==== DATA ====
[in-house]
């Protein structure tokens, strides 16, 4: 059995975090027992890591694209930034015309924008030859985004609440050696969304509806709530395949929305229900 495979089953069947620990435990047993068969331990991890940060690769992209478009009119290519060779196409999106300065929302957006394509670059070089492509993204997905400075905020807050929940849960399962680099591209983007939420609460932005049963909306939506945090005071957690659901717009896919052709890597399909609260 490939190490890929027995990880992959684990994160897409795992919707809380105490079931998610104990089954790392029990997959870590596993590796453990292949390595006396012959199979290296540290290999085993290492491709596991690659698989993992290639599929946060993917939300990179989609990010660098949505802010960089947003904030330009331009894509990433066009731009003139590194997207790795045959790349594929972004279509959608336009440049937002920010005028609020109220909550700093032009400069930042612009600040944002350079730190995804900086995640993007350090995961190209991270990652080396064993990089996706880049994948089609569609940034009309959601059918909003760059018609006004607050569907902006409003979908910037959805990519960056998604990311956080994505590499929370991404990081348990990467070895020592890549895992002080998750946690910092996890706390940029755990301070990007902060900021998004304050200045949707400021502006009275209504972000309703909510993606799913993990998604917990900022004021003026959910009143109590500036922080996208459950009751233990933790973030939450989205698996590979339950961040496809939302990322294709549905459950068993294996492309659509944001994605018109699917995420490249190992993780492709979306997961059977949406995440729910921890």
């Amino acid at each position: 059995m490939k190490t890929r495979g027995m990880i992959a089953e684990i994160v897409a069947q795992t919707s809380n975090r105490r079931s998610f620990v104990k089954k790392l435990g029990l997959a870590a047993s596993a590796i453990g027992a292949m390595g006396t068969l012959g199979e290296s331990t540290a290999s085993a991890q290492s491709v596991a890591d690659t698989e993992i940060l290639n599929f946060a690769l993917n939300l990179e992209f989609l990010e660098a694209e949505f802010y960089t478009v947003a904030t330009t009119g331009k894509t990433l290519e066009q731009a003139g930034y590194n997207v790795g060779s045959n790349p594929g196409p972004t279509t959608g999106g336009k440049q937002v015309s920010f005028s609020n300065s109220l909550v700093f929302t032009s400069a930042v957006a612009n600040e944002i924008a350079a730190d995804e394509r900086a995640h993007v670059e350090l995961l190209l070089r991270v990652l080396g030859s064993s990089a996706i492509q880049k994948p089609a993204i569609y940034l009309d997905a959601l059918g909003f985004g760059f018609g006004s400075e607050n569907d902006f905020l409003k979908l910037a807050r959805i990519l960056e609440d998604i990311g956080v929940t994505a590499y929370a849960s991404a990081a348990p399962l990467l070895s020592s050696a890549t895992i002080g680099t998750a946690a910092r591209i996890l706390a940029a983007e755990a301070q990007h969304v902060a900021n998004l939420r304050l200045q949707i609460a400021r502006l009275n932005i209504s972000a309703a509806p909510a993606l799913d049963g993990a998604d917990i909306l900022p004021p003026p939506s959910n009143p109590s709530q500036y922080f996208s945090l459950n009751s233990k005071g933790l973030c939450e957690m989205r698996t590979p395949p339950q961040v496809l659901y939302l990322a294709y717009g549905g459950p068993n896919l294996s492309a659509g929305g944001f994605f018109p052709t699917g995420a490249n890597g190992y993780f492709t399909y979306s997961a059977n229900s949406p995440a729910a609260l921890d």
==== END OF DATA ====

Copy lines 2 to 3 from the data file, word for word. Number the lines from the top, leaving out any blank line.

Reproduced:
């Protein structure tokens, strides 16, 4: 059995975090027992890591694209930034015309924008030859985004609440050696969304509806709530395949929305229900 495979089953069947620990435990047993068969331990991890940060690769992209478009009119290519060779196409999106300065929302957006394509670059070089492509993204997905400075905020807050929940849960399962680099591209983007939420609460932005049963909306939506945090005071957690659901717009896919052709890597399909609260 490939190490890929027995990880992959684990994160897409795992919707809380105490079931998610104990089954790392029990997959870590596993590796453990292949390595006396012959199979290296540290290999085993290492491709596991690659698989993992290639599929946060993917939300990179989609990010660098949505802010960089947003904030330009331009894509990433066009731009003139590194997207790795045959790349594929972004279509959608336009440049937002920010005028609020109220909550700093032009400069930042612009600040944002350079730190995804900086995640993007350090995961190209991270990652080396064993990089996706880049994948089609569609940034009309959601059918909003760059018609006004607050569907902006409003979908910037959805990519960056998604990311956080994505590499929370991404990081348990990467070895020592890549895992002080998750946690910092996890706390940029755990301070990007902060900021998004304050200045949707400021502006009275209504972000309703909510993606799913993990998604917990900022004021003026959910009143109590500036922080996208459950009751233990933790973030939450989205698996590979339950961040496809939302990322294709549905459950068993294996492309659509944001994605018109699917995420490249190992993780492709979306997961059977949406995440729910921890």
């Amino acid at each position: 059995m490939k190490t890929r495979g027995m990880i992959a089953e684990i994160v897409a069947q795992t919707s809380n975090r105490r079931s998610f620990v104990k089954k790392l435990g029990l997959a870590a047993s596993a590796i453990g027992a292949m390595g006396t068969l012959g199979e290296s331990t540290a290999s085993a991890q290492s491709v596991a890591d690659t698989e993992i940060l290639n599929f946060a690769l993917n939300l990179e992209f989609l990010e660098a694209e949505f802010y960089t478009v947003a904030t330009t009119g331009k894509t990433l290519e066009q731009a003139g930034y590194n997207v790795g060779s045959n790349p594929g196409p972004t279509t959608g999106g336009k440049q937002v015309s920010f005028s609020n300065s109220l909550v700093f929302t032009s400069a930042v957006a612009n600040e944002i924008a350079a730190d995804e394509r900086a995640h993007v670059e350090l995961l190209l070089r991270v990652l080396g030859s064993s990089a996706i492509q880049k994948p089609a993204i569609y940034l009309d997905a959601l059918g909003f985004g760059f018609g006004s400075e607050n569907d902006f905020l409003k979908l910037a807050r959805i990519l960056e609440d998604i990311g956080v929940t994505a590499y929370a849960s991404a990081a348990p399962l990467l070895s020592s050696a890549t895992i002080g680099t998750a946690a910092r591209i996890l706390a940029a983007e755990a301070q990007h969304v902060a900021n998004l939420r304050l200045q949707i609460a400021r502006l009275n932005i209504s972000a309703a509806p909510a993606l799913d049963g993990a998604d917990i909306l900022p004021p003026p939506s959910n009143p109590s709530q500036y922080f996208s945090l459950n009751s233990k005071g933790l973030c939450e957690m989205r698996t590979p395949p339950q961040v496809l659901y939302l990322a294709y717009g549905g459950p068993n896919l294996s492309a659509g929305g944001f994605f018109p052709t699917g995420a490249n890597g190992y993780f492709t399909y979306s997961a059977n229900s949406p995440a729910a609260l921890d």